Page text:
Canada Excellence Research Chairs

Canada Excellence Research Chairs

May 17, 2010 14:00 ET

New Government of Canada Investment Attracts Top Minds to Canadian Universities

Inaugural Canada Excellence Research Chairs Introduced at University of Alberta Ceremony

EDMONTON, ALBERTA--(Marketwire - May 17, 2010) - The Honourable Rona Ambrose, Minister of Public Works and Government Services and Minister for Status of Women, welcomed to the University of Alberta Dr. Michael Houghton, Dr. D. Graham Pearson, Dr. Patrik Rorsman and Dr. Thomas Thundat, four of 19 world-renowned researchers who have chosen to pursue their leading-edge research at universities across Canada. The event followed the announcement of the recipients of the Canada Excellence Research Chairs (CERC) program made earlier today at the University of Toronto by the Honourable Tony Clement, Minister of Industry.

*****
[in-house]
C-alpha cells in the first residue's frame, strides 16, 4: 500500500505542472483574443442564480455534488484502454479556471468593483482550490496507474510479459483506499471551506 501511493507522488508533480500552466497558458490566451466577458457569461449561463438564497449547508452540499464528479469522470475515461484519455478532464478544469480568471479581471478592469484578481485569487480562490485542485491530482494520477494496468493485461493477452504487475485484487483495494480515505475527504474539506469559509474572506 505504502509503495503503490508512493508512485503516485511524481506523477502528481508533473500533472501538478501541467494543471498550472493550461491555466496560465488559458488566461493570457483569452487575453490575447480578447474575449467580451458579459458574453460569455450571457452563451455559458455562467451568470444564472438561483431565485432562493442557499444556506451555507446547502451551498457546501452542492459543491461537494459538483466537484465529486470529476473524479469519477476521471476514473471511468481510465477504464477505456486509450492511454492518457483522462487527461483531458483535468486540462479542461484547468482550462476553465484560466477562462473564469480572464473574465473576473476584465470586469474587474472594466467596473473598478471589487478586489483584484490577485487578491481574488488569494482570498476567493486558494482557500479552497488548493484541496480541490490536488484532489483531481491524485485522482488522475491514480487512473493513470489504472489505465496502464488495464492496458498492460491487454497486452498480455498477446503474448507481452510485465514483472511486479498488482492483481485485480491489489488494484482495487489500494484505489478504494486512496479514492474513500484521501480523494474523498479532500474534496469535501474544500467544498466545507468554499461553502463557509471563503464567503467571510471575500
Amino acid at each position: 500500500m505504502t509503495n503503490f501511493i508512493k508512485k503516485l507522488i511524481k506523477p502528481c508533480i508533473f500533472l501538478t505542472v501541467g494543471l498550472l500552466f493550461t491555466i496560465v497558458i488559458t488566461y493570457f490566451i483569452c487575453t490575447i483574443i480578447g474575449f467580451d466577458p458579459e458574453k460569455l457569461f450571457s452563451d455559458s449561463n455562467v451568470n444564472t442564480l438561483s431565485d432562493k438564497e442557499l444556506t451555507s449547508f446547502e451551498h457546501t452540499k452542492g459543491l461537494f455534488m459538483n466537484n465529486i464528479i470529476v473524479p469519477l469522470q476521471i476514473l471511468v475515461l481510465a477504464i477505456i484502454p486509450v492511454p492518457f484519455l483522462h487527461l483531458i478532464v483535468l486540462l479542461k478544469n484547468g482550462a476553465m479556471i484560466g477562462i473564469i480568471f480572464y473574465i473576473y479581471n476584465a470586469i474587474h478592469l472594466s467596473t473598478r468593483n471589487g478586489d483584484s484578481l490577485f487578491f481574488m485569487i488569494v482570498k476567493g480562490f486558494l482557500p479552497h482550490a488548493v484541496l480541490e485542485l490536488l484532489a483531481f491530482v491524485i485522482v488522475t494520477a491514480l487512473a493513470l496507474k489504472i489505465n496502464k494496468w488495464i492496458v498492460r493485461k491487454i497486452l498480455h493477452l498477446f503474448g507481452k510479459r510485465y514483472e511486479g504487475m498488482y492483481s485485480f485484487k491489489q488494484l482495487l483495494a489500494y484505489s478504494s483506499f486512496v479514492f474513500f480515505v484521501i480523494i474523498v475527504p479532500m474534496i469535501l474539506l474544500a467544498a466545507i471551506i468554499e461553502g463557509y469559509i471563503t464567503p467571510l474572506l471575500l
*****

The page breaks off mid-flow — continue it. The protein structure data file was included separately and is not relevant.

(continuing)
"The Canada Excellence Research Chairs program is an important part of the Government of Canada's science and technology strategy," said Minister Ambrose. "By helping our universities attract and retain the world's best and brightest minds, these programs are helping northern Alberta develop leading-edge knowledge, grow a world-class workforce and position Canada as a true destination of choice for the world's top students and researchers."

For each Chair, universities will receive up to $10 million over seven years to support chairholders and their research teams in undertaking ambitious research programs. The complete list of chairholders, including the 13 universities where they will be working, is available on the CERC website (

Dr. Michael Houghton, Canada Excellence Research Chair in Virology, will work to develop low-cost prophylactic vaccines against hepatitis C and therapeutic vaccines against hepatitis B. Dr. Houghton's commitment to developing low-cost vaccines could have enormous benefits for hepatitis sufferers in Canada and around the globe, helping them overcome these diseases and reducing the costs and impacts on both sufferers and the health care system.